The first day of the year is always one for looking forward with hope and in high spirits (tempered only slightly by the dustiness that comes with seeing out the previous one with two bottles of Auld Bulgin' Boysterous Bicep). And for anyone involved in craft beer in Australia – brewers, venue operators, drinkers – hopes and spirits should be higher than most.
The industry we know and love is no longer consigned to the fringes or dismissed as a passing fad as it was until very recently. Many of the country’s breweries have reached double figures or will turn 10 this year and are displaying a quality and consistency that comes with experience. An impressive number of start-up breweries and brewing companies are hitting their straps right from brew one. Quality and choice has never been greater.
Coverage in the media is becoming more frequent, even if the standard remains wildly inconsistent. And, while many big brands continue to suffer, sales of the good stuff are on the rise. Indeed, widespread anecdotal evidence of breweries doubling or tripling their capacity and still struggling to keep up with demand – as well as the scores of new breweries and venues opening and existing bars embracing craft beer – suggests the most recently reported figures of low double digit growth are, if anything, rather conservative.
All in all, it seems that when we wrote about a “craft beer revolution” back on the day The Crafty Pint launched in September 2010, it wasn’t just wishful thinking.
So, given we make no secret about being an unofficial cheerleader for the Australian craft beer industry, surely there’s never been a better time to grab our pom-poms and celebrate? Well, yes and no. For the craft beer industry, with maturity comes responsibility, while greater popularity brings new challenges.
Having successfully spread beyond the fringes and proven that, this time around, craft beer is here to stay, there will be greater scrutiny on brewers and their beers, more Johnny-Come-Latelies armed with the misguided belief that the industry is a cash cow to be milked, and fiercer attempts by big business to claim “craft” as its own, especially with Coca Cola re-entering the market this year. After all, as the billboards this month have been telling us, Stella Artois was “Originally Crafted For Christmas”. Little wonder there are some that are already suggesting dropping the term “craft beer” and using merely “beer”.
So, as we sup our first beers of 2014 and look forward to another colourful year of increasingly polished and consistent session beers on the one hand and ever more creative and out there ales on the other, of burgeoning beer weeks and more beer bars and bottleshops. As we look forward to the labours of the country’s two craft beer associations bearing further fruit and the flowers of the country’s hop industry winning further favour afield. And as we look forward to more people discovering flavour and never going back to bland, it’s worth acknowledging this changing landscape – acknowledging it and redoubling our efforts to ensure that craft beer does one day become, simply, beer.
Here at The Crafty Pint, we’d love to see every brewer striving for the quality and consistency displayed by the best in the country and every venue treat beer with the respect it deserves. As more people try a craft beer for the first time than ever before, the risk of creating a bad first impression intensifies, whether it’s from that batch of beer that maybe should have been poured away, that line that should have been cleaned a few days ago, or that bottle that’s been sat on a bottleshop shelf well beyond its best before date.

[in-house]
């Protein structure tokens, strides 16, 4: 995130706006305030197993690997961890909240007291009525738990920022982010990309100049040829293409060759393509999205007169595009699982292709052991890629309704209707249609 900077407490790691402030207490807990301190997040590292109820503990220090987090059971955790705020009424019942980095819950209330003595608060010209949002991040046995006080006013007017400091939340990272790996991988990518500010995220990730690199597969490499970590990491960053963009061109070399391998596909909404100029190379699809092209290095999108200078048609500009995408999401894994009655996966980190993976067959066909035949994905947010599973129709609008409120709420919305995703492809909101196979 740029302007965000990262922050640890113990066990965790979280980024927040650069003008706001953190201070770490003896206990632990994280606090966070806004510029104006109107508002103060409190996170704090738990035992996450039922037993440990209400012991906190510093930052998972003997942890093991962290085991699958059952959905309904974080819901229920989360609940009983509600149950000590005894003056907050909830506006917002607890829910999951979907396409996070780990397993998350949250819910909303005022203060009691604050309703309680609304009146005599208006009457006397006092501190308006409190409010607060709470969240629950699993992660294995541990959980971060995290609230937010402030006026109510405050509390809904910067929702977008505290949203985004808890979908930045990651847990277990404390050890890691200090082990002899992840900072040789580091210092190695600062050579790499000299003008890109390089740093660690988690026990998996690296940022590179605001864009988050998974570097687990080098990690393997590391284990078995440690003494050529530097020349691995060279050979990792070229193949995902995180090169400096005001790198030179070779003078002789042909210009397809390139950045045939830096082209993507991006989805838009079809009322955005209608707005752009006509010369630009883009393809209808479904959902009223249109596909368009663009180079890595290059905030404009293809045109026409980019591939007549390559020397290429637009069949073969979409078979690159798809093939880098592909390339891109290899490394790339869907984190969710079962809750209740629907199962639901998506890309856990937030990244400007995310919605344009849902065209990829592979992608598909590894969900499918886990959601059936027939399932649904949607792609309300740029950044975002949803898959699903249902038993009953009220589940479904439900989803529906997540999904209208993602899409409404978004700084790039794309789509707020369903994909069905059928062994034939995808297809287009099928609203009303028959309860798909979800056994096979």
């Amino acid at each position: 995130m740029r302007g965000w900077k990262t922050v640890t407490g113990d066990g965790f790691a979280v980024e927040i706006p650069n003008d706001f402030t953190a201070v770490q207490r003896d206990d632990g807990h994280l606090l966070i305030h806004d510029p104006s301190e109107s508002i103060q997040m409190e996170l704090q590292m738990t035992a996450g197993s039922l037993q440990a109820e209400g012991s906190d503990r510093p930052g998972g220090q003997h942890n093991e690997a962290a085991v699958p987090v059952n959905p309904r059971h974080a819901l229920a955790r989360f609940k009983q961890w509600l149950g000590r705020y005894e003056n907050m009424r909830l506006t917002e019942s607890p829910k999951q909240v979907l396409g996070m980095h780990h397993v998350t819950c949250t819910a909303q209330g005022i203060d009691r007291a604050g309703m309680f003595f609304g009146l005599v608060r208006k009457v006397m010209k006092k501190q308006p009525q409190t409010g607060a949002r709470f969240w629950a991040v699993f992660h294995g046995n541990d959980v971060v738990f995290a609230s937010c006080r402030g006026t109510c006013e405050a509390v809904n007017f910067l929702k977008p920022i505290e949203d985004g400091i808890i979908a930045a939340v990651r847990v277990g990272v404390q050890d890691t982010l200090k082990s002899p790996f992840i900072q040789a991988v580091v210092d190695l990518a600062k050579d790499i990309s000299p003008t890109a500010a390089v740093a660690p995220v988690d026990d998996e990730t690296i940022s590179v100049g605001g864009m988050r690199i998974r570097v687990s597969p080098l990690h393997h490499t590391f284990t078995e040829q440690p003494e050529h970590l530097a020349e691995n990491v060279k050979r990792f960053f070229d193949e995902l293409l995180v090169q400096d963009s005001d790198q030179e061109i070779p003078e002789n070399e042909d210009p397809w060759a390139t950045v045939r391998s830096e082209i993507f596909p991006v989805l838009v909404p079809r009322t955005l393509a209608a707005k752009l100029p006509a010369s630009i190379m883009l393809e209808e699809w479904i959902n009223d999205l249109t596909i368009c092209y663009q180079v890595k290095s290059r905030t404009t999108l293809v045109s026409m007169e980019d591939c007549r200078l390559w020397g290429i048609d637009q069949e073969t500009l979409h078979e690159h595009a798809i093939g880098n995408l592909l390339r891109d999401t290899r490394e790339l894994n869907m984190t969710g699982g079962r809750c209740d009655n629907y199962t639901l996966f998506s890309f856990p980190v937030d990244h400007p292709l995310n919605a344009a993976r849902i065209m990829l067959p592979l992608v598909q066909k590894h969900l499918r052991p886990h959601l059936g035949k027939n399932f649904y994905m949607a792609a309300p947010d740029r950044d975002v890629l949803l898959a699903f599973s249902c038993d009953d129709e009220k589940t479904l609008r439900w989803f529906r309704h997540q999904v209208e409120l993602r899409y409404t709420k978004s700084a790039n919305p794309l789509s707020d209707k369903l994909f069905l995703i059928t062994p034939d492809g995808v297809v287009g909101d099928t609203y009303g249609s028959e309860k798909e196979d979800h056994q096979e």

In a similar vein, it would be great to see improvements in the way beer is labelled. The “Fresh is Best” (in most cases anyway) message is getting out there, but steps such as date-stamping beers the day they are packaged or providing a best before date on all beers would help drinkers make more informed purchases. Honesty across the board when it comes to provenance would also be a positive step. Contract brewing is no longer viewed as negatively as it once was and many “gypsy” or contract brewers are respected for the quality of their beers so why not state where your beers are brewed rather than fudging the issue and leaving drinkers in the dark?
We’d also love to see education continue to increase: among drinkers so they can appreciate good beer even more but particularly among those who sell and serve it; if you are going to make the decision to stock a high quality, artisanal product and charge your customers accordingly, it makes sense to understand what it is you’re selling.
Thankfully, as beer lovers we can play a crucial role in ensuring craft beer continues to evolve. We can educate ourselves and encourage our friends to join us in enjoying better beer and supporting a fantastic industry. We can vote with our wallets and our feet too. If a brewer’s beer isn’t up to scratch, the chances are they’d love to know and, being small businesses, they should be easy enough to contact directly. If beer consistently isn’t presenting well at a venue, don’t drink there (and tell the manager why you’re taking your business elsewhere). If you find a good bottleshop, stick with it and advise your mates to head there too. Essentially, back those who are doing things right, offer feedback to those who aren’t, and that way we can all play our part in helping the industry flourish.
After all, it goes without saying that 2014 will be the biggest ever year for craft beer in Australia. Let’s make sure it’s the best too.